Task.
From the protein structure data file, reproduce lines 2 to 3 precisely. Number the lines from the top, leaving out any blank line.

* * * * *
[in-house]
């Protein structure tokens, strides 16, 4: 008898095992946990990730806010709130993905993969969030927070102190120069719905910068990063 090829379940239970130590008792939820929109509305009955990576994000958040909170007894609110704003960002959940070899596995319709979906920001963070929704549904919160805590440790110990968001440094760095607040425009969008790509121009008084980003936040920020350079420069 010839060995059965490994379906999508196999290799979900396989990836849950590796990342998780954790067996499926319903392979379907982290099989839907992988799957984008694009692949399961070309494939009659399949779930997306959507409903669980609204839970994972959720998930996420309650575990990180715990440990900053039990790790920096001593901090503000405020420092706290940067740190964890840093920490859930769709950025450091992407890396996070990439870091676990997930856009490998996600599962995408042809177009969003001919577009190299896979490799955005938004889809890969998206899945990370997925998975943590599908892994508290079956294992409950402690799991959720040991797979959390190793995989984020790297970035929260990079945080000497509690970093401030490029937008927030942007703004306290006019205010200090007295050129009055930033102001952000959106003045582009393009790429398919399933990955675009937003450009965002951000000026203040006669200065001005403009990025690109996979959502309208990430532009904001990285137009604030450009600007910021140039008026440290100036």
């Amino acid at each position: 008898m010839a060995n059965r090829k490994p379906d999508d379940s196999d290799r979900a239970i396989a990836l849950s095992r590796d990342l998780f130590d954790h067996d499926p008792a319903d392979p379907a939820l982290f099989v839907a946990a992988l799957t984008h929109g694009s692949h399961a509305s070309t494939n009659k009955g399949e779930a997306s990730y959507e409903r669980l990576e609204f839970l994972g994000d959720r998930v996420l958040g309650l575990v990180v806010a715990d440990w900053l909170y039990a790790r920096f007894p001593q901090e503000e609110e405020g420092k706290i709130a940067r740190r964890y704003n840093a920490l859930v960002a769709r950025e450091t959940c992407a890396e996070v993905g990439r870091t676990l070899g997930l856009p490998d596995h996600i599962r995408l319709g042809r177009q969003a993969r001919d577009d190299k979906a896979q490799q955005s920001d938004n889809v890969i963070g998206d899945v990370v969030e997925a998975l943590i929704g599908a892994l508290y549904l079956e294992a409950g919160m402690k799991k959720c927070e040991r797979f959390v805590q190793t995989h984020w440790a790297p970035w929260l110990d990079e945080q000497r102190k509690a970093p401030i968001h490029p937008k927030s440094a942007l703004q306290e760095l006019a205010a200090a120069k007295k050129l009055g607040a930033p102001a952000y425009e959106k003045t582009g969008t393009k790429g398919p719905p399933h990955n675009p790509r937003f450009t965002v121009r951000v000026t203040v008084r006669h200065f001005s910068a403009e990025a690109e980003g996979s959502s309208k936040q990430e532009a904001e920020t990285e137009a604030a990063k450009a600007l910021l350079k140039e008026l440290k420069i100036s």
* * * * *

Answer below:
């Protein structure tokens, strides 16, 4: 008898095992946990990730806010709130993905993969969030927070102190120069719905910068990063 090829379940239970130590008792939820929109509305009955990576994000958040909170007894609110704003960002959940070899596995319709979906920001963070929704549904919160805590440790110990968001440094760095607040425009969008790509121009008084980003936040920020350079420069 010839060995059965490994379906999508196999290799979900396989990836849950590796990342998780954790067996499926319903392979379907982290099989839907992988799957984008694009692949399961070309494939009659399949779930997306959507409903669980609204839970994972959720998930996420309650575990990180715990440990900053039990790790920096001593901090503000405020420092706290940067740190964890840093920490859930769709950025450091992407890396996070990439870091676990997930856009490998996600599962995408042809177009969003001919577009190299896979490799955005938004889809890969998206899945990370997925998975943590599908892994508290079956294992409950402690799991959720040991797979959390190793995989984020790297970035929260990079945080000497509690970093401030490029937008927030942007703004306290006019205010200090007295050129009055930033102001952000959106003045582009393009790429398919399933990955675009937003450009965002951000000026203040006669200065001005403009990025690109996979959502309208990430532009904001990285137009604030450009600007910021140039008026440290100036």
């Amino acid at each position: 008898m010839a060995n059965r090829k490994p379906d999508d379940s196999d290799r979900a239970i396989a990836l849950s095992r590796d990342l998780f130590d954790h067996d499926p008792a319903d392979p379907a939820l982290f099989v839907a946990a992988l799957t984008h929109g694009s692949h399961a509305s070309t494939n009659k009955g399949e779930a997306s990730y959507e409903r669980l990576e609204f839970l994972g994000d959720r998930v996420l958040g309650l575990v990180v806010a715990d440990w900053l909170y039990a790790r920096f007894p001593q901090e503000e609110e405020g420092k706290i709130a940067r740190r964890y704003n840093a920490l859930v960002a769709r950025e450091t959940c992407a890396e996070v993905g990439r870091t676990l070899g997930l856009p490998d596995h996600i599962r995408l319709g042809r177009q969003a993969r001919d577009d190299k979906a896979q490799q955005s920001d938004n889809v890969i963070g998206d899945v990370v969030e997925a998975l943590i929704g599908a892994l508290y549904l079956e294992a409950g919160m402690k799991k959720c927070e040991r797979f959390v805590q190793t995989h984020w440790a790297p970035w929260l110990d990079e945080q000497r102190k509690a970093p401030i968001h490029p937008k927030s440094a942007l703004q306290e760095l006019a205010a200090a120069k007295k050129l009055g607040a930033p102001a952000y425009e959106k003045t582009g969008t393009k790429g398919p719905p399933h990955n675009p790509r937003f450009t965002v121009r951000v000026t203040v008084r006669h200065f001005s910068a403009e990025a690109e980003g996979s959502s309208k936040q990430e532009a904001e920020t990285e137009a604030a990063k450009a600007l910021l350079k140039e008026l440290k420069i100036s």